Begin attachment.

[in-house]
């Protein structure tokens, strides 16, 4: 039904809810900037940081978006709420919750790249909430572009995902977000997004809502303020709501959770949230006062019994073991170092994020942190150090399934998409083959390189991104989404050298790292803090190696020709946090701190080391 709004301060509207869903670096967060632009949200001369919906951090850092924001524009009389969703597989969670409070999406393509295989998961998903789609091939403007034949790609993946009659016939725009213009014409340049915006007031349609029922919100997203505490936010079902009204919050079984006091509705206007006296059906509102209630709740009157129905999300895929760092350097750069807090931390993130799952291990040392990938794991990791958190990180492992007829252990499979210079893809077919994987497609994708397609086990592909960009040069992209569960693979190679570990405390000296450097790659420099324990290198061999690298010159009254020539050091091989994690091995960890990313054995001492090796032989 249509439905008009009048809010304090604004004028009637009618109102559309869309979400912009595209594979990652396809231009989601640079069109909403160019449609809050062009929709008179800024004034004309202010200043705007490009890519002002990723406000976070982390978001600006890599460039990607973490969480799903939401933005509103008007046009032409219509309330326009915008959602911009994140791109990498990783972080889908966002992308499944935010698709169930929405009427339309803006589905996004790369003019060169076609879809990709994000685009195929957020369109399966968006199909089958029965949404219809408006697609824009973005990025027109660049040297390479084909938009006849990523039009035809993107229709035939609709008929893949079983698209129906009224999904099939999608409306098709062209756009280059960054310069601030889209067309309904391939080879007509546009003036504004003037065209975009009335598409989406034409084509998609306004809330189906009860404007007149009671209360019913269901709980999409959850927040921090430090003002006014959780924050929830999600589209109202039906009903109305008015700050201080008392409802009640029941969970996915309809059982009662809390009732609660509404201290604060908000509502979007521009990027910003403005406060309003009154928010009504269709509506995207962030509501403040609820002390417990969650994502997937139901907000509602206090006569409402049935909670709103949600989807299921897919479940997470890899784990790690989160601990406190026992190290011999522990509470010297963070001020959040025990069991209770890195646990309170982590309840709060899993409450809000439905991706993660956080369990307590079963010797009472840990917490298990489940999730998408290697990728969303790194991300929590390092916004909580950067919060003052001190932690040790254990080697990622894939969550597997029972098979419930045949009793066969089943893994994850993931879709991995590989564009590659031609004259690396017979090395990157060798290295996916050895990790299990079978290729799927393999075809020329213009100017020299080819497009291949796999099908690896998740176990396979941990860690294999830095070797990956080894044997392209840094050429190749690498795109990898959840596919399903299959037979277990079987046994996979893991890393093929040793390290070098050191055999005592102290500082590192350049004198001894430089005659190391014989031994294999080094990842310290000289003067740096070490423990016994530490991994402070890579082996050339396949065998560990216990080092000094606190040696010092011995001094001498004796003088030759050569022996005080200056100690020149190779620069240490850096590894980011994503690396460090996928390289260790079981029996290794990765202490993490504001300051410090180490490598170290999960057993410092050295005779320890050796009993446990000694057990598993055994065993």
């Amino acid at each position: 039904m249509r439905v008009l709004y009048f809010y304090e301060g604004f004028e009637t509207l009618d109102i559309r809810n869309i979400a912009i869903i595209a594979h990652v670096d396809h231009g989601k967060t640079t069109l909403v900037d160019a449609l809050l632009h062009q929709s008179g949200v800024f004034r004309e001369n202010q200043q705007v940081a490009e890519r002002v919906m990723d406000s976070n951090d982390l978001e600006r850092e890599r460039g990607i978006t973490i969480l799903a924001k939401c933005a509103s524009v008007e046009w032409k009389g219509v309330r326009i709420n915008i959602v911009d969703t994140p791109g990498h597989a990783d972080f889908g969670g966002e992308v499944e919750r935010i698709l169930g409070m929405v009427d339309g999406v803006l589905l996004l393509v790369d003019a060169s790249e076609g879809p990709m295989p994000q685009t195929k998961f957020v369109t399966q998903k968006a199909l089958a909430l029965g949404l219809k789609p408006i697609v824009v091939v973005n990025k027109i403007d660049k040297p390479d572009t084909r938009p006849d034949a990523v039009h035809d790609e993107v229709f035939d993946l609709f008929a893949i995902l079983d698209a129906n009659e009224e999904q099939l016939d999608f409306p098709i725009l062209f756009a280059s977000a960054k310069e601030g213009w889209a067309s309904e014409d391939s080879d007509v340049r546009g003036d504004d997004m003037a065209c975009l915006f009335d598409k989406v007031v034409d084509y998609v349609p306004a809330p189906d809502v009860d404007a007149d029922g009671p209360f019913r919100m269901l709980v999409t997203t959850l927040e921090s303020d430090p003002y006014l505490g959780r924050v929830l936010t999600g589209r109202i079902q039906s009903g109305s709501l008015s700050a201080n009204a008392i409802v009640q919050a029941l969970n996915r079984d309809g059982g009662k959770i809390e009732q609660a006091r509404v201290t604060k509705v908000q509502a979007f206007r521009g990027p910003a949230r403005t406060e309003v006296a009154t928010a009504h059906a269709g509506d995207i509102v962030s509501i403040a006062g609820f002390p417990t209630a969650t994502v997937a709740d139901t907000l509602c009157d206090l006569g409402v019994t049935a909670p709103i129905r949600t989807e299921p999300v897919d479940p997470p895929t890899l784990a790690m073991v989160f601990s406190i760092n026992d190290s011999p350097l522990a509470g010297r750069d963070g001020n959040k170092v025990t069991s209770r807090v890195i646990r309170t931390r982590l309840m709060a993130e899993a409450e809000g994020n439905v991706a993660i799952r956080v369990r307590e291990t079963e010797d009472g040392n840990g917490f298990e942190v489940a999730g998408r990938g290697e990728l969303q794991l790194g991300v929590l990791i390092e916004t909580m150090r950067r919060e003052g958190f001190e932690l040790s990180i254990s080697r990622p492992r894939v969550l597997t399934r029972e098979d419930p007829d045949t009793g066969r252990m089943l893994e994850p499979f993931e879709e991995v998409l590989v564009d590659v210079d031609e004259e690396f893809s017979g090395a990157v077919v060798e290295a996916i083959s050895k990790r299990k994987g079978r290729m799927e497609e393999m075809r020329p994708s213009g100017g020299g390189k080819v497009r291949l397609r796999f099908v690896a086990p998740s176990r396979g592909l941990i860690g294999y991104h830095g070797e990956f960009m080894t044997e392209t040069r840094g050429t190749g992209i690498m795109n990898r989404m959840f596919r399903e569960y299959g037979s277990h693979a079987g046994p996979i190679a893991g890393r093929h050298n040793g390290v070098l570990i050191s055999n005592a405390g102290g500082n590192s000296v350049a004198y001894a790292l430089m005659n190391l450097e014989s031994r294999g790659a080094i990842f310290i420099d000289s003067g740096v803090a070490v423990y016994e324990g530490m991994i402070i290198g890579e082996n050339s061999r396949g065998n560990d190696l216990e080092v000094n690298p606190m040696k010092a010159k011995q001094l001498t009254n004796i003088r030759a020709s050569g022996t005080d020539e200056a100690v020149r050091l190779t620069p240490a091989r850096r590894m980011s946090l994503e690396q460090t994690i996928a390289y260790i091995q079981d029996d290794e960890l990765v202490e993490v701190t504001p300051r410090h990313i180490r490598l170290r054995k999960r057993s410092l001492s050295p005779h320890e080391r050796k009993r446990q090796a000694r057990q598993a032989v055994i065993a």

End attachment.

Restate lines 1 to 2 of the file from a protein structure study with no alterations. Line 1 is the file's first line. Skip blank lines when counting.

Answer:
[in-house]
């Protein structure tokens, strides 16, 4: 039904809810900037940081978006709420919750790249909430572009995902977000997004809502303020709501959770949230006062019994073991170092994020942190150090399934998409083959390189991104989404050298790292803090190696020709946090701190080391 709004301060509207869903670096967060632009949200001369919906951090850092924001524009009389969703597989969670409070999406393509295989998961998903789609091939403007034949790609993946009659016939725009213009014409340049915006007031349609029922919100997203505490936010079902009204919050079984006091509705206007006296059906509102209630709740009157129905999300895929760092350097750069807090931390993130799952291990040392990938794991990791958190990180492992007829252990499979210079893809077919994987497609994708397609086990592909960009040069992209569960693979190679570990405390000296450097790659420099324990290198061999690298010159009254020539050091091989994690091995960890990313054995001492090796032989 249509439905008009009048809010304090604004004028009637009618109102559309869309979400912009595209594979990652396809231009989601640079069109909403160019449609809050062009929709008179800024004034004309202010200043705007490009890519002002990723406000976070982390978001600006890599460039990607973490969480799903939401933005509103008007046009032409219509309330326009915008959602911009994140791109990498990783972080889908966002992308499944935010698709169930929405009427339309803006589905996004790369003019060169076609879809990709994000685009195929957020369109399966968006199909089958029965949404219809408006697609824009973005990025027109660049040297390479084909938009006849990523039009035809993107229709035939609709008929893949079983698209129906009224999904099939999608409306098709062209756009280059960054310069601030889209067309309904391939080879007509546009003036504004003037065209975009009335598409989406034409084509998609306004809330189906009860404007007149009671209360019913269901709980999409959850927040921090430090003002006014959780924050929830999600589209109202039906009903109305008015700050201080008392409802009640029941969970996915309809059982009662809390009732609660509404201290604060908000509502979007521009990027910003403005406060309003009154928010009504269709509506995207962030509501403040609820002390417990969650994502997937139901907000509602206090006569409402049935909670709103949600989807299921897919479940997470890899784990790690989160601990406190026992190290011999522990509470010297963070001020959040025990069991209770890195646990309170982590309840709060899993409450809000439905991706993660956080369990307590079963010797009472840990917490298990489940999730998408290697990728969303790194991300929590390092916004909580950067919060003052001190932690040790254990080697990622894939969550597997029972098979419930045949009793066969089943893994994850993931879709991995590989564009590659031609004259690396017979090395990157060798290295996916050895990790299990079978290729799927393999075809020329213009100017020299080819497009291949796999099908690896998740176990396979941990860690294999830095070797990956080894044997392209840094050429190749690498795109990898959840596919399903299959037979277990079987046994996979893991890393093929040793390290070098050191055999005592102290500082590192350049004198001894430089005659190391014989031994294999080094990842310290000289003067740096070490423990016994530490991994402070890579082996050339396949065998560990216990080092000094606190040696010092011995001094001498004796003088030759050569022996005080200056100690020149190779620069240490850096590894980011994503690396460090996928390289260790079981029996290794990765202490993490504001300051410090180490490598170290999960057993410092050295005779320890050796009993446990000694057990598993055994065993």